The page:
For those interested in software, and particularly the mobile app market, the first part of the 185-page opinion is worth a read as it includes many interesting figures regarding consumer behavior and the app market. The Verge also has comprehensive discussion of this case for busy entrepreneurs who don’t have the time to (or interest in) reading legal opinions—especially if they aren’t suffering badly enough from insomnia to otherwise have a need to do so…

Epic has already appealed the court’s judgment to the Ninth Circuit, so this case is not over yet. It will be interesting to see whether the Ninth Circuit takes a broader view of the potential monopoly issues raised in this case and whether it agrees with the lower court that the relevant market is “digital mobile gaming transactions.” The universe of mobile apps has grown very quickly over the last decade and the legal system’s analysis will have to catch up. The fact that Epic succeeded in its challenge of Apple’s rule against developers informing consumers of alternate payment methods, however, suggests that app developers in other spheres might also start challenging the restrictions placed on them by Apple’s App Store and Google’s Play Store. And should Apple’s control over the market grow in the future, it’s possible that a new antitrust claim would succeed.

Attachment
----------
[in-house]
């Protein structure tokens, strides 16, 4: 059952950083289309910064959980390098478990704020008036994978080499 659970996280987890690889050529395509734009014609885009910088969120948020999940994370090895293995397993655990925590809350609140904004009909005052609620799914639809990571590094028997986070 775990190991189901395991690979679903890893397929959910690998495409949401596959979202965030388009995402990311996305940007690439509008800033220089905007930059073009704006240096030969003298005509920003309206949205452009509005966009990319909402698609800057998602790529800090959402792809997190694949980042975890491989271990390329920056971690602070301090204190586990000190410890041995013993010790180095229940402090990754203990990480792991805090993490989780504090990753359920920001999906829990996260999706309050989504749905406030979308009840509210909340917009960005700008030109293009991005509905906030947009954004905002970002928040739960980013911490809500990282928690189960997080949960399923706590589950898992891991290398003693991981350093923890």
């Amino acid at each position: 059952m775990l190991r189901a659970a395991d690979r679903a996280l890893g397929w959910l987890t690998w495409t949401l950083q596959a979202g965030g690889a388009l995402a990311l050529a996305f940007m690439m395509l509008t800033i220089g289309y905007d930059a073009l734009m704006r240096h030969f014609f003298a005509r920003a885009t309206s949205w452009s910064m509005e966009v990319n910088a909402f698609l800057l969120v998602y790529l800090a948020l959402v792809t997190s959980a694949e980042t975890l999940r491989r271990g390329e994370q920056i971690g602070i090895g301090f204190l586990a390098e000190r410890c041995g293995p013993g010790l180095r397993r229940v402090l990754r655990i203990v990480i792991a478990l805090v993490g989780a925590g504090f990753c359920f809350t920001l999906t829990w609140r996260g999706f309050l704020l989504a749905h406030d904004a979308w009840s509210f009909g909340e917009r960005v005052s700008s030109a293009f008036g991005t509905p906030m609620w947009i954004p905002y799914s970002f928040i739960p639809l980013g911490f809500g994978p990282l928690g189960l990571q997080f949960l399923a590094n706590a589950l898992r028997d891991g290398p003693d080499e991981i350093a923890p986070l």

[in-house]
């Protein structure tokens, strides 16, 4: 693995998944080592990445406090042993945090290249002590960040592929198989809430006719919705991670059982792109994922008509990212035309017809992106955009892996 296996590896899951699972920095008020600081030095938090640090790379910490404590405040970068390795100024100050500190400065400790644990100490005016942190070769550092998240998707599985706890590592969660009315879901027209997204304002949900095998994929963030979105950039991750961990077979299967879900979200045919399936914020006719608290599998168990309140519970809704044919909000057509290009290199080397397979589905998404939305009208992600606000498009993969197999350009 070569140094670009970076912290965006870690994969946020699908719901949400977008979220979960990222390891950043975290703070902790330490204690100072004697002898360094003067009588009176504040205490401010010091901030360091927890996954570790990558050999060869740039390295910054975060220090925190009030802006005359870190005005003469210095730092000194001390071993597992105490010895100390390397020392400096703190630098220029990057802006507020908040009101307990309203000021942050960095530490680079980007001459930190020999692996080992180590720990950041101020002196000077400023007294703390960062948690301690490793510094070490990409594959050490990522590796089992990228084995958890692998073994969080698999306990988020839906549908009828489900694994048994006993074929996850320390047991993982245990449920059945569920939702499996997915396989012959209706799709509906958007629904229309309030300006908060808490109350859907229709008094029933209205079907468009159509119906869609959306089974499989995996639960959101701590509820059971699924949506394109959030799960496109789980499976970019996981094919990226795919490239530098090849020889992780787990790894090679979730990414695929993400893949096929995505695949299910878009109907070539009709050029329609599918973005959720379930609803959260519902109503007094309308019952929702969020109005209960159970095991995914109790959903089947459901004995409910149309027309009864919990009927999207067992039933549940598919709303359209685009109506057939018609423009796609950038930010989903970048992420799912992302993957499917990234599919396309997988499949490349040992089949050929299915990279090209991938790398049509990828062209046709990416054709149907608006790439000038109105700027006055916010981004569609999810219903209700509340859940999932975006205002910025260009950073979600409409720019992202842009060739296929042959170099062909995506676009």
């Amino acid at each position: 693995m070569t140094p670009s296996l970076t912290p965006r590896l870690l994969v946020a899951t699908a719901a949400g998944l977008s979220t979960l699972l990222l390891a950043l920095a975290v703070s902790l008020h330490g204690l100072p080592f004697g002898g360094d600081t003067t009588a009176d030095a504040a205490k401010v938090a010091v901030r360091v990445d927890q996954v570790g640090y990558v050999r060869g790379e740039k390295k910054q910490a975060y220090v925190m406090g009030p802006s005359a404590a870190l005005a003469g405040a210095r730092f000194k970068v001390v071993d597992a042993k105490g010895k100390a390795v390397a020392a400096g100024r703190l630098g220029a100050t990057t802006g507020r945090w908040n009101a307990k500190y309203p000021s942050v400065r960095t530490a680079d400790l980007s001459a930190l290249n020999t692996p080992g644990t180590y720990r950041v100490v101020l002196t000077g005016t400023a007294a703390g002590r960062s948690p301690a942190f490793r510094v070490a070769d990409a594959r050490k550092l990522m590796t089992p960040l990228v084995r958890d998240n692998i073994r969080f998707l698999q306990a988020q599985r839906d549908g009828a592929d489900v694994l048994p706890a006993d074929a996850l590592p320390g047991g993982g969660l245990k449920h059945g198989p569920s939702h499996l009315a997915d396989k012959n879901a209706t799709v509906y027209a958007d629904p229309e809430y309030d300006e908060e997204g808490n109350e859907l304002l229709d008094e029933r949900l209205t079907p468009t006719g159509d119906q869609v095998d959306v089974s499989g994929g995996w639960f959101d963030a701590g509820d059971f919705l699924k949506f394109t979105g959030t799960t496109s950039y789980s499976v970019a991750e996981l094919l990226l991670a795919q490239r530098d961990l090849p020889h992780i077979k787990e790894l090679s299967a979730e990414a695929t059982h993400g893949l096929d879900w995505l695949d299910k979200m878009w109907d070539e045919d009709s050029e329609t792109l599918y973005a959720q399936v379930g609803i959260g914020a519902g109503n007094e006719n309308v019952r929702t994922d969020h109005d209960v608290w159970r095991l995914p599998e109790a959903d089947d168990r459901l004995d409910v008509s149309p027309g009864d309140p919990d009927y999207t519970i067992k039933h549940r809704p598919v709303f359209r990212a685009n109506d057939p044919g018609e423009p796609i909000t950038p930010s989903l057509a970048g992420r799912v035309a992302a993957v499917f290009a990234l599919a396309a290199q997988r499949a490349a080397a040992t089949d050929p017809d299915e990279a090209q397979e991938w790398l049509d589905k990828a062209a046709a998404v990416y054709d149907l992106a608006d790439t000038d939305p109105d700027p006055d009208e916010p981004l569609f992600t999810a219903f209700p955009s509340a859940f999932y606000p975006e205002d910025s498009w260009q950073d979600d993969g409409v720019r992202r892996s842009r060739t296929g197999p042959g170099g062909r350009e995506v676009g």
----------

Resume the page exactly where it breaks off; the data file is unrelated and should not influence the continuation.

Friday, September 3, 2021

U.S. Patent & Trademark Office Recognizing COVID-19 Inventions with Its 2021 Patent for Humanity Awards

It is often said that necessity is the mother of invention.